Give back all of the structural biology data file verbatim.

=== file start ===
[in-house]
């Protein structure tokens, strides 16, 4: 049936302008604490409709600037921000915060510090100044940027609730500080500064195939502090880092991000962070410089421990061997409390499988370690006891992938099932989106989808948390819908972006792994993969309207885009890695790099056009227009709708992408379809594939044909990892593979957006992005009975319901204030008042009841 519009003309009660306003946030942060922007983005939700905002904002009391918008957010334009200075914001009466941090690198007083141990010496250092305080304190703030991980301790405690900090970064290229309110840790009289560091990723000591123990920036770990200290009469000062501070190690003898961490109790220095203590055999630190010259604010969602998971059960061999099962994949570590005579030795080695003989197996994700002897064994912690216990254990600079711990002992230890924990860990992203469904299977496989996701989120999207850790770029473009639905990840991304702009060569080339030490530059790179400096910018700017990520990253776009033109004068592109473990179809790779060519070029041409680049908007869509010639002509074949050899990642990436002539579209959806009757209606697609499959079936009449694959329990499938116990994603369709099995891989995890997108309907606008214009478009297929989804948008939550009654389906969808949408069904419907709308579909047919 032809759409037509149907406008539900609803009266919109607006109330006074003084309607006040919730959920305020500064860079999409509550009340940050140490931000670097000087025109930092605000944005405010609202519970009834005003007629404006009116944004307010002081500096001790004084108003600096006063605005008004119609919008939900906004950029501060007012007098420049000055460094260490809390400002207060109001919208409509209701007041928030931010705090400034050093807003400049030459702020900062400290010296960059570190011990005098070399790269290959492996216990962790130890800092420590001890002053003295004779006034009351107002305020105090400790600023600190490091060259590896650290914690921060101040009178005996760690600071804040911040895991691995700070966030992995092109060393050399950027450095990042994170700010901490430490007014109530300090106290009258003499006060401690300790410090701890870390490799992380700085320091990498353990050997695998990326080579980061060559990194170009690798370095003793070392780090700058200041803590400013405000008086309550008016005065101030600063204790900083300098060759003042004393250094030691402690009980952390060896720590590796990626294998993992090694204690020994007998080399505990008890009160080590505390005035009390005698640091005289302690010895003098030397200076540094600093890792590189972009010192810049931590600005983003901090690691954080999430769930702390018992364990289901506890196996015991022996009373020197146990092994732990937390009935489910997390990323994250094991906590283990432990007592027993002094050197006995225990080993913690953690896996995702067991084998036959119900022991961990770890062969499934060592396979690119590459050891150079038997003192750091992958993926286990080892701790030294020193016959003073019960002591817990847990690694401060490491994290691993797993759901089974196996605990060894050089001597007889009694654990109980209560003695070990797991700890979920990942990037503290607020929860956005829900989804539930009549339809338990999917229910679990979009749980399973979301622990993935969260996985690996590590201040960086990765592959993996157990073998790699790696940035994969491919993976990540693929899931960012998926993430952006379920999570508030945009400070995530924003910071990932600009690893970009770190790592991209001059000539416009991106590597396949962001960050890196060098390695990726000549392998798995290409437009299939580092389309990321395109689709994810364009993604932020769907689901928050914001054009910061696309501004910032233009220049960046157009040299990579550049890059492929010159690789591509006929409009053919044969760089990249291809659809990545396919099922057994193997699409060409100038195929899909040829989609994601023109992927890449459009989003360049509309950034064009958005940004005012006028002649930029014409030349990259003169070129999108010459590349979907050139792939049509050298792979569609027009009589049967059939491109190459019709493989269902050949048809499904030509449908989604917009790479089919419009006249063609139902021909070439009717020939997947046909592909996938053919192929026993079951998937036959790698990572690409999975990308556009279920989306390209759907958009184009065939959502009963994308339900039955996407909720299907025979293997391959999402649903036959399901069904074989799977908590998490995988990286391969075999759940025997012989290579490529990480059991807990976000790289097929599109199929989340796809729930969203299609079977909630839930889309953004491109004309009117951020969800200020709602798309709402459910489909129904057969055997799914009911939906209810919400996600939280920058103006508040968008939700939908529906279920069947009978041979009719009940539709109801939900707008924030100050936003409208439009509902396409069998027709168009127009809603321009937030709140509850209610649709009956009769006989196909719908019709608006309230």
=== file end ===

[in-house]
């Protein structure tokens, strides 16, 4: 049936302008604490409709600037921000915060510090100044940027609730500080500064195939502090880092991000962070410089421990061997409390499988370690006891992938099932989106989808948390819908972006792994993969309207885009890695790099056009227009709708992408379809594939044909990892593979957006992005009975319901204030008042009841 519009003309009660306003946030942060922007983005939700905002904002009391918008957010334009200075914001009466941090690198007083141990010496250092305080304190703030991980301790405690900090970064290229309110840790009289560091990723000591123990920036770990200290009469000062501070190690003898961490109790220095203590055999630190010259604010969602998971059960061999099962994949570590005579030795080695003989197996994700002897064994912690216990254990600079711990002992230890924990860990992203469904299977496989996701989120999207850790770029473009639905990840991304702009060569080339030490530059790179400096910018700017990520990253776009033109004068592109473990179809790779060519070029041409680049908007869509010639002509074949050899990642990436002539579209959806009757209606697609499959079936009449694959329990499938116990994603369709099995891989995890997108309907606008214009478009297929989804948008939550009654389906969808949408069904419907709308579909047919 032809759409037509149907406008539900609803009266919109607006109330006074003084309607006040919730959920305020500064860079999409509550009340940050140490931000670097000087025109930092605000944005405010609202519970009834005003007629404006009116944004307010002081500096001790004084108003600096006063605005008004119609919008939900906004950029501060007012007098420049000055460094260490809390400002207060109001919208409509209701007041928030931010705090400034050093807003400049030459702020900062400290010296960059570190011990005098070399790269290959492996216990962790130890800092420590001890002053003295004779006034009351107002305020105090400790600023600190490091060259590896650290914690921060101040009178005996760690600071804040911040895991691995700070966030992995092109060393050399950027450095990042994170700010901490430490007014109530300090106290009258003499006060401690300790410090701890870390490799992380700085320091990498353990050997695998990326080579980061060559990194170009690798370095003793070392780090700058200041803590400013405000008086309550008016005065101030600063204790900083300098060759003042004393250094030691402690009980952390060896720590590796990626294998993992090694204690020994007998080399505990008890009160080590505390005035009390005698640091005289302690010895003098030397200076540094600093890792590189972009010192810049931590600005983003901090690691954080999430769930702390018992364990289901506890196996015991022996009373020197146990092994732990937390009935489910997390990323994250094991906590283990432990007592027993002094050197006995225990080993913690953690896996995702067991084998036959119900022991961990770890062969499934060592396979690119590459050891150079038997003192750091992958993926286990080892701790030294020193016959003073019960002591817990847990690694401060490491994290691993797993759901089974196996605990060894050089001597007889009694654990109980209560003695070990797991700890979920990942990037503290607020929860956005829900989804539930009549339809338990999917229910679990979009749980399973979301622990993935969260996985690996590590201040960086990765592959993996157990073998790699790696940035994969491919993976990540693929899931960012998926993430952006379920999570508030945009400070995530924003910071990932600009690893970009770190790592991209001059000539416009991106590597396949962001960050890196060098390695990726000549392998798995290409437009299939580092389309990321395109689709994810364009993604932020769907689901928050914001054009910061696309501004910032233009220049960046157009040299990579550049890059492929010159690789591509006929409009053919044969760089990249291809659809990545396919099922057994193997699409060409100038195929899909040829989609994601023109992927890449459009989003360049509309950034064009958005940004005012006028002649930029014409030349990259003169070129999108010459590349979907050139792939049509050298792979569609027009009589049967059939491109190459019709493989269902050949048809499904030509449908989604917009790479089919419009006249063609139902021909070439009717020939997947046909592909996938053919192929026993079951998937036959790698990572690409999975990308556009279920989306390209759907958009184009065939959502009963994308339900039955996407909720299907025979293997391959999402649903036959399901069904074989799977908590998490995988990286391969075999759940025997012989290579490529990480059991807990976000790289097929599109199929989340796809729930969203299609079977909630839930889309953004491109004309009117951020969800200020709602798309709402459910489909129904057969055997799914009911939906209810919400996600939280920058103006508040968008939700939908529906279920069947009978041979009719009940539709109801939900707008924030100050936003409208439009509902396409069998027709168009127009809603321009937030709140509850209610649709009956009769006989196909719908019709608006309230």